Cork players return for clubs’ league semi-finals

St Finbarr's, Nemo Rangers, Eire Og and Cill na Martra welcome back their Cork contingent 
Cork players return for clubs’ league semi-finals

St. Finbarrs' Steven Sherlock getting his shot away from Tom Clancy of Clonakilty in last year's county final. Mandatory Credit ©INPHO/James Crombie

THE semi-finals of the Cork Credit Unions Leagues at the weekend coincide with the anticipated return of Cork players to their respective clubs.

County champions St Finbarr’s and Cill na Marta renew rivalry from their 2019 Kelleher Shield final in the first Division 1 tie at Togher at 12 noon on Sunday.

That’s followed by the meeting of Nemo Rangers and Eire Og in Trabeg at 3pm while the Division 2 semi-finals feature Aghada-Rockchapel in Rostellan at 1pm and Dohenys-Kanturk in Dunmanway at 3pm.

Iveleary await the outcome of the Glanmire-Kilshannig semi-final in the Division 3 decider though the involvement of so many Kilshannig players with Avondhu, who meet Carbery in the preliminary final of the Divisions/Colleges section on Thursday, impacts on finding a date for that game.

The ’Barr’s, who topped a very competitive group, should be able to call on the strong influences of captain Ian Maguire, ace marksman Steven Sherlock and the emerging Brian Hayes following Cork’s defeat by Dublin the All-Ireland quarter-final.

That’s providing, of course, the trio are available because this is the time of the season for holidays with the championship start looming large on the horizon and players might also feel a break is required given the exertions of the inter-county campaign.

Manager Paul O’Keeffe has managed to qualify without their services, handing opportunities to youngsters like Ethan Twomey and Ben O’Connor in addition to delving deeper into the squad.

Cill na Martra finished runners-up in their group behind Nemo, pipping Valley Rovers on the head-to-head after they finished level on 12 points apiece.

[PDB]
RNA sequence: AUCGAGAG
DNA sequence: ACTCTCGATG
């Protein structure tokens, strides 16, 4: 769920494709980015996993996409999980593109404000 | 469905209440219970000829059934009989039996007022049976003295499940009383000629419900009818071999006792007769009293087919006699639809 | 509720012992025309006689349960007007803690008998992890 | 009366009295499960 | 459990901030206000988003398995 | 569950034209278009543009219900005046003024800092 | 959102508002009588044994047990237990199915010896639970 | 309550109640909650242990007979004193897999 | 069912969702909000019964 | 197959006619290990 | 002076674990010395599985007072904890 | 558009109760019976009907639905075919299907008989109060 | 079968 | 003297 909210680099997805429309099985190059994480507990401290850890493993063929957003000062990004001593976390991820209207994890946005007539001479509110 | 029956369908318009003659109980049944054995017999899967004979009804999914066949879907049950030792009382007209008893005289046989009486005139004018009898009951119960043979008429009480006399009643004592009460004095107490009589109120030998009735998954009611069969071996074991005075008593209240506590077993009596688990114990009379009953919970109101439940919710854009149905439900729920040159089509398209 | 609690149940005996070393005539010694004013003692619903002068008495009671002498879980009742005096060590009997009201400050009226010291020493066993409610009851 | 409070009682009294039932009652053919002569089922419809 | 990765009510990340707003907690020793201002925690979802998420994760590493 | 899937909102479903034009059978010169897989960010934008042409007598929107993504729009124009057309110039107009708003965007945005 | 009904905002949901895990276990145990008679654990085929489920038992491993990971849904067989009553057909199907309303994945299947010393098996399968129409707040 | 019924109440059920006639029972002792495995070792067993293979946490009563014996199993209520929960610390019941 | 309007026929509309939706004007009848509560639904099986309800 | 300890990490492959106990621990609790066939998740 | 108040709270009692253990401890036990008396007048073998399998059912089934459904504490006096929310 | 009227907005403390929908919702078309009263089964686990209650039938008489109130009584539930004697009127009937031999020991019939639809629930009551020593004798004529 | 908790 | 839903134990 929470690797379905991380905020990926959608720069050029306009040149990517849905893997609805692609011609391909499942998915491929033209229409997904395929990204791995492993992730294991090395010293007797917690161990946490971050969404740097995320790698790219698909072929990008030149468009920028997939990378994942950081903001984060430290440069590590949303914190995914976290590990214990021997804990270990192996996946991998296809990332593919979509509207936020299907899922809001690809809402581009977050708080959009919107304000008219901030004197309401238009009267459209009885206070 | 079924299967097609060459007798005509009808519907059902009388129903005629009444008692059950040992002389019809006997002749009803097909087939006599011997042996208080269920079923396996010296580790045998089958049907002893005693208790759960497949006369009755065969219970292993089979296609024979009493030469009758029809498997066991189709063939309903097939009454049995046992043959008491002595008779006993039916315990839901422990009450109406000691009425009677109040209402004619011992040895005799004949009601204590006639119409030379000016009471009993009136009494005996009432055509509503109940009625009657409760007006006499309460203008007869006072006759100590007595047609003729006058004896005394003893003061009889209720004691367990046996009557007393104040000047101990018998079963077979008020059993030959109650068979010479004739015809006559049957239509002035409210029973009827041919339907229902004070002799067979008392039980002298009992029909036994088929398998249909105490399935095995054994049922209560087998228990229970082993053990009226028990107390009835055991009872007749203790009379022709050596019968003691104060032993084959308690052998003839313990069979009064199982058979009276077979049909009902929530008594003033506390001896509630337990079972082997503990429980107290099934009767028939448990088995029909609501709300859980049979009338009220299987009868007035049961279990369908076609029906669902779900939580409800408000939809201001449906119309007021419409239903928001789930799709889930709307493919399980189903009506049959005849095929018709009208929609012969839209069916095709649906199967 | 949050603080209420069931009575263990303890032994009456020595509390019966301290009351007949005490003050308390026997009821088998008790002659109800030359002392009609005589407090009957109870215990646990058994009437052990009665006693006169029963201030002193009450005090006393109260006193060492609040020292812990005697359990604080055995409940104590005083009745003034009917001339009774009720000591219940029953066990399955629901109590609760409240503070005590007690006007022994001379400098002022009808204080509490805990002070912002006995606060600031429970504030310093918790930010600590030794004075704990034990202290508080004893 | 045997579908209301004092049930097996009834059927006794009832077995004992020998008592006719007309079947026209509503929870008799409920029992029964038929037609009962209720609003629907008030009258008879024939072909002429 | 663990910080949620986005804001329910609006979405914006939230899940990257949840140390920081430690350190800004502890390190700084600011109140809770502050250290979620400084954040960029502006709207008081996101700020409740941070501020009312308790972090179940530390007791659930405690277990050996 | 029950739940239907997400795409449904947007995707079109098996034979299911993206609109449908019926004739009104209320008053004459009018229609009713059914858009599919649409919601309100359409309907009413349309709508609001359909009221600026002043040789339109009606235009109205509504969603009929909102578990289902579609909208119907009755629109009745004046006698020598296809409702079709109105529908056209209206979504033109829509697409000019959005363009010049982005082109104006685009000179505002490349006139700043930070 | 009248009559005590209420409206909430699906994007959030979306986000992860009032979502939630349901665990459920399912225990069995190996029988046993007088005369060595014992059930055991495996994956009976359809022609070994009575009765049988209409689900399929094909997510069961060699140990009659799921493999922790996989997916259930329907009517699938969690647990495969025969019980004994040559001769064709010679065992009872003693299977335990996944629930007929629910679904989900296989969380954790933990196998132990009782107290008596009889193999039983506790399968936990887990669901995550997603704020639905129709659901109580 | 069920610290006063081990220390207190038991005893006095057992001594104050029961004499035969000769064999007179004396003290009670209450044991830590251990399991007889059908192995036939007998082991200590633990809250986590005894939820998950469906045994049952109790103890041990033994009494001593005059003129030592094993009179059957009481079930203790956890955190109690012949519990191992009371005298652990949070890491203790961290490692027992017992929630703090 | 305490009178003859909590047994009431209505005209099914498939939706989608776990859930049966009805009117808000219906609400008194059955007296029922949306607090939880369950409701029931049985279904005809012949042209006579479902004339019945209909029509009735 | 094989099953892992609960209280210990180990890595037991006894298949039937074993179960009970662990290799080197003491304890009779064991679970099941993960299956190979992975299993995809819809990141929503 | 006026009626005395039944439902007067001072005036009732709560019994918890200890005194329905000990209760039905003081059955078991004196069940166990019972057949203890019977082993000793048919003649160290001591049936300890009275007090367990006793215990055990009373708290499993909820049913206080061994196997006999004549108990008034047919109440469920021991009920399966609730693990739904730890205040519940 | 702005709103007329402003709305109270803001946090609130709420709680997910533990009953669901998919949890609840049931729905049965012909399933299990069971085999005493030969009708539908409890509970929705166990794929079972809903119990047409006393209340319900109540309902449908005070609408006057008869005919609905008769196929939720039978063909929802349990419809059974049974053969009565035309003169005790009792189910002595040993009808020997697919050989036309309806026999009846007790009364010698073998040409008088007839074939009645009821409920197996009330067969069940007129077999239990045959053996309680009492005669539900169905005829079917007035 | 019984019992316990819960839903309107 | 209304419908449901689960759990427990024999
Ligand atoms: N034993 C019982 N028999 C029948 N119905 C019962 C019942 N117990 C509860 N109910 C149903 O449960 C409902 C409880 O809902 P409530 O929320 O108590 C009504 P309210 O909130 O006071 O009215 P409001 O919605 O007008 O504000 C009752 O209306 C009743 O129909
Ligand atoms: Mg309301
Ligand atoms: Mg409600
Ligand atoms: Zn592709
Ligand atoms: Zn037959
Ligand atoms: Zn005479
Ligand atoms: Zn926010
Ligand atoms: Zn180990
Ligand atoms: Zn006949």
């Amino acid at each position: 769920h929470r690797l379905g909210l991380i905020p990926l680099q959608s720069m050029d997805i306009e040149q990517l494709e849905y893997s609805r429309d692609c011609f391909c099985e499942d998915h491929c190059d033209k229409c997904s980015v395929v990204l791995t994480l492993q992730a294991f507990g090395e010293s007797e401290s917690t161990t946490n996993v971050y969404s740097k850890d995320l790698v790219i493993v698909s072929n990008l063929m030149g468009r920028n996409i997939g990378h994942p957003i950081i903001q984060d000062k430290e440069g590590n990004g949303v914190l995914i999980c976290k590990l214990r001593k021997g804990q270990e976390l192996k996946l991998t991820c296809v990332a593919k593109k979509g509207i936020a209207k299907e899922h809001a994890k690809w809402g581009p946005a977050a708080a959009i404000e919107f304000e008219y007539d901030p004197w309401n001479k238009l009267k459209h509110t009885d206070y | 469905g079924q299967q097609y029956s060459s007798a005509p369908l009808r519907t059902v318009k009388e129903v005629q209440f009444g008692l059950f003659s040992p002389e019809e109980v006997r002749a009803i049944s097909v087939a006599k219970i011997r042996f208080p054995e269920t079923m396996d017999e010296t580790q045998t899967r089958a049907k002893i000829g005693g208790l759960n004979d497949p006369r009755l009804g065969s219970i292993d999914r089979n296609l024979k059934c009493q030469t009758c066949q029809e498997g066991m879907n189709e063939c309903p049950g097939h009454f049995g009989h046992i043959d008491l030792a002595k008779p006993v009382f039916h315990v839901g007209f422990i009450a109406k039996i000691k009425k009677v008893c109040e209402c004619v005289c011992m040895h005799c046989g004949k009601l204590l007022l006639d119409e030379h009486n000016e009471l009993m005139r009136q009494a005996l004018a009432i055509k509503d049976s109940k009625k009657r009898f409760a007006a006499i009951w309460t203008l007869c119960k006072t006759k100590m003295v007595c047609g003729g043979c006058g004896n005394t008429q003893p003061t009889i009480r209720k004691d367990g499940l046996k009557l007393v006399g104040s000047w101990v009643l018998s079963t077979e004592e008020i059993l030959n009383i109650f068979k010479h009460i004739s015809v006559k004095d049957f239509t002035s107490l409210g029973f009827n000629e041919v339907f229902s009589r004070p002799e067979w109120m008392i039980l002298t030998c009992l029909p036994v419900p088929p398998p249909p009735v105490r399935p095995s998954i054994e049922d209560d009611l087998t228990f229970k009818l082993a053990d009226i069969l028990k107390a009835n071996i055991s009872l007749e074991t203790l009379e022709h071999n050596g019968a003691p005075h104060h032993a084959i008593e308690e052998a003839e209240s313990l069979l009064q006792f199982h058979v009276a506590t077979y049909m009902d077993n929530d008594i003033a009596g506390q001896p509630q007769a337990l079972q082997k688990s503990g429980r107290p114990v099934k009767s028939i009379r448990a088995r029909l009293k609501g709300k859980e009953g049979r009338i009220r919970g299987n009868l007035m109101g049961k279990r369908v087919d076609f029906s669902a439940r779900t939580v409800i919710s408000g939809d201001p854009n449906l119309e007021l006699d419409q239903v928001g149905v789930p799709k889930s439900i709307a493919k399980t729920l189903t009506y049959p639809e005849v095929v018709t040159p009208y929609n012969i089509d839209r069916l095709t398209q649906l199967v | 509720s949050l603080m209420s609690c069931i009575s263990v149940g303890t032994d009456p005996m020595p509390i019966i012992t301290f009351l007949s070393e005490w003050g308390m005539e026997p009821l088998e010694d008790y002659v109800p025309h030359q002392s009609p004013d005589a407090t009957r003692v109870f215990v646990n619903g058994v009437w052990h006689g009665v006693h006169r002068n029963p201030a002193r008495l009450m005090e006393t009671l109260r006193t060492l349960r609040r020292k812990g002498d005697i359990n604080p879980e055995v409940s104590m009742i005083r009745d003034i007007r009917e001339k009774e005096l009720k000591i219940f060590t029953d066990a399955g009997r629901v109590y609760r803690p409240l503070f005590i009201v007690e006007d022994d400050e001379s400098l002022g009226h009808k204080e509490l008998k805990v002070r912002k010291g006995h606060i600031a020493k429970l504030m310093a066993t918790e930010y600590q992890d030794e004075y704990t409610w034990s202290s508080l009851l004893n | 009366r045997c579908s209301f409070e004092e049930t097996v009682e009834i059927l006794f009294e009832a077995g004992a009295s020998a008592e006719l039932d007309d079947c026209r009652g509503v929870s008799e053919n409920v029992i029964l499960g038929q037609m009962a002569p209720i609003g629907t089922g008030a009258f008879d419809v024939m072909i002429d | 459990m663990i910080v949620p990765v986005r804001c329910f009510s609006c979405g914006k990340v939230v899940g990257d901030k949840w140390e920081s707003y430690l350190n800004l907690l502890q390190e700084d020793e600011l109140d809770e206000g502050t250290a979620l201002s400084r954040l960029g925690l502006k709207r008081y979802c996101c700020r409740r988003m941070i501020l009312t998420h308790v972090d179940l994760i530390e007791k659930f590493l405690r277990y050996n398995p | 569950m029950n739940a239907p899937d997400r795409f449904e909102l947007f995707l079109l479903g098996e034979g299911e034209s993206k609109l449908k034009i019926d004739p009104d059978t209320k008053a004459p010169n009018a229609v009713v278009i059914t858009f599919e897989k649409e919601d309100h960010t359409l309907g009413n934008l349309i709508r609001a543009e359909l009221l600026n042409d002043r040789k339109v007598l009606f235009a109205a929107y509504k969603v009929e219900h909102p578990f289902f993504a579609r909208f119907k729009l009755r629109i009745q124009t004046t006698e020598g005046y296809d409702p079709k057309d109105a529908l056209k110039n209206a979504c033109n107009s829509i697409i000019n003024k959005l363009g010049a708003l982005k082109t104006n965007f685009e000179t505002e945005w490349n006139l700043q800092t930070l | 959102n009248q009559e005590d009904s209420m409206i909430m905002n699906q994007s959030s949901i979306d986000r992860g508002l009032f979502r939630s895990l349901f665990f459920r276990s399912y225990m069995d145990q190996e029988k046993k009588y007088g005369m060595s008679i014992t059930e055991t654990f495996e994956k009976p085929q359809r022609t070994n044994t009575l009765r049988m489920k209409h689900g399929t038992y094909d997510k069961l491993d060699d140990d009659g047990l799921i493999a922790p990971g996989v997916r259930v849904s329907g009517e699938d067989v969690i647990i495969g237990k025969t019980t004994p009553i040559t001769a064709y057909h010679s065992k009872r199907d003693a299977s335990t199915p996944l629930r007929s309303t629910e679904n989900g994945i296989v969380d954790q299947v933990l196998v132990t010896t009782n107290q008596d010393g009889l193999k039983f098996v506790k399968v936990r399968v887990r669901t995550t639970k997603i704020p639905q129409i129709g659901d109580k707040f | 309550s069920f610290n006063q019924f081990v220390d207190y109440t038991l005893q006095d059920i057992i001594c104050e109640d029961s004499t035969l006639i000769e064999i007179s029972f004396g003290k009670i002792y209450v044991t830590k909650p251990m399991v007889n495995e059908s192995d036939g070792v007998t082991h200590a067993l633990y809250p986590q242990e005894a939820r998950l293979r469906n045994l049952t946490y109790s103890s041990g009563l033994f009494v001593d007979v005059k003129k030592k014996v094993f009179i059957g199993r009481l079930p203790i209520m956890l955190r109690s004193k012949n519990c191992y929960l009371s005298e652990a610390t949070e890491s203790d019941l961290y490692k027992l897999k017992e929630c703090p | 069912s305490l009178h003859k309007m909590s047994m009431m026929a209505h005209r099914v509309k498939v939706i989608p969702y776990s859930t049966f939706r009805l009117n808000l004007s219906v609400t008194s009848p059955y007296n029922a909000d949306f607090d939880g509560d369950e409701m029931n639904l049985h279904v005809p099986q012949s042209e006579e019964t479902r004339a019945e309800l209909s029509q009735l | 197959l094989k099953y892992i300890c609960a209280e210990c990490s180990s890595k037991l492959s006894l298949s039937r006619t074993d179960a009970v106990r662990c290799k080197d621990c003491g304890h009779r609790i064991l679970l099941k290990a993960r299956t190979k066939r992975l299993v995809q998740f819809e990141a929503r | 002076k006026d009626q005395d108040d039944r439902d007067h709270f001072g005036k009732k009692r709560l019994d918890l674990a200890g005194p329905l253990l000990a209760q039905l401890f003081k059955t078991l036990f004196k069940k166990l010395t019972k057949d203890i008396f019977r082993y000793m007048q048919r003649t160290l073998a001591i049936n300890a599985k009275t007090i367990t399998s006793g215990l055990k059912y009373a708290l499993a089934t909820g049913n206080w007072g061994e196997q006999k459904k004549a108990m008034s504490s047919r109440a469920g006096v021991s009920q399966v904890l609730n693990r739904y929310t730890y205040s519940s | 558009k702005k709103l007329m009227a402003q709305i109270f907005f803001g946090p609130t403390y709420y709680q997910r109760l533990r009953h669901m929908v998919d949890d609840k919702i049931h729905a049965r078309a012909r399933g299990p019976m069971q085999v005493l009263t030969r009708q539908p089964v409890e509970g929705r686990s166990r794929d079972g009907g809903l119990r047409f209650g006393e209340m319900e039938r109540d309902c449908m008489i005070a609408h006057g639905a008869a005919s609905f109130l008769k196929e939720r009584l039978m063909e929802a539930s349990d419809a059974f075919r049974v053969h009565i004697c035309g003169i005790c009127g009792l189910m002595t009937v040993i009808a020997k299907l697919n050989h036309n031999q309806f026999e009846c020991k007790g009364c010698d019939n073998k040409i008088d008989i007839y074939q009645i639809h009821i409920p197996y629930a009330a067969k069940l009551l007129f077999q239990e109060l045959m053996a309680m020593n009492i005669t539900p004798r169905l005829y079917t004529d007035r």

It’s another impressive measure of the consistency of the Gaeltacht club, who have proved more than capable in the top tier, but translating that into the premier intermediate championship remains the on-going challenge.

Dan Dineen was a regular in the Cork half-forward line all season, but defender Tadhg Corkery was injured for the Dublin game and Cill na Martra are sure to adopt a cautious approach regarding any injury issues.

There could be as many as nine Cork players on view in the Nemo-Eire Og encounter, ranging from regulars like keeper Micheal Aodh Martin and defender Kevin O’Donovan for the home side and John Cooper and Colm O’Callaghan for the Ovens club.

There are others like Mark Cronin, Briain Murphy and Kieran Histon for the host club as well as the unusual situation of two visiting keepers, Chris Kelly and Dylan Foley, playing championship though the latter is more accustomed to scoring goals than stopping them.

Eire Og qualified thanks to their impressive win away to Castlehaven earlier in the league after the pair ended level on 13 points, one adrift of the ’Barr’s.

Kanturk have the distinction of qualifying in both football and hurling and they’ll be boosted by Paul and Tommy Walsh while Fionn Herlihy will be part of the Dohenys attack.

The leagues have been an outstanding success in this the first year of the split-season with board chairman Pat Horgan outlining 216 games played and only six walk-overs.

“The bottom line was that it was our responsibility to provide meaningful games and I think we’ve done that in spades,” he told the Echo.

“The leagues were well run and we got great co-operation from the clubs. We were very pleased with that.” 

The plan is to play the finals before the championship, but the beginning of the U19 hurling championship tomorrow evening and the football a week later could impact as Horgan explained.

“The real dilemma facing the board is how we deal with the U19 championship because the equivalent league was disappointing.

“We worked incredibly hard to put a championship programme together for July because clubs didn’t want to clash with senior, intermediate and junior games in August.

“Accordingly, we gave clubs the flexibility of the whole month of July to get these games played and that’s our focus at the moment.

“It also means the U19s will take precedence over league semi-finals and finals if there are clashes.

“If it’s not possible to play those league games they will be picked up later in the season depending on championship progress of the participating teams,” Horgan added.

More in this section

Sponsored Content

Echo 130Echo 130


Read all about the monthly winner’s and more.
Click Here


Podcast: 1000 Cork songs 
Singer/songwriter Jimmy Crowley talks to John Dolan

Listen Here

Add to your home screen - easy access to Cork news, views, sport and more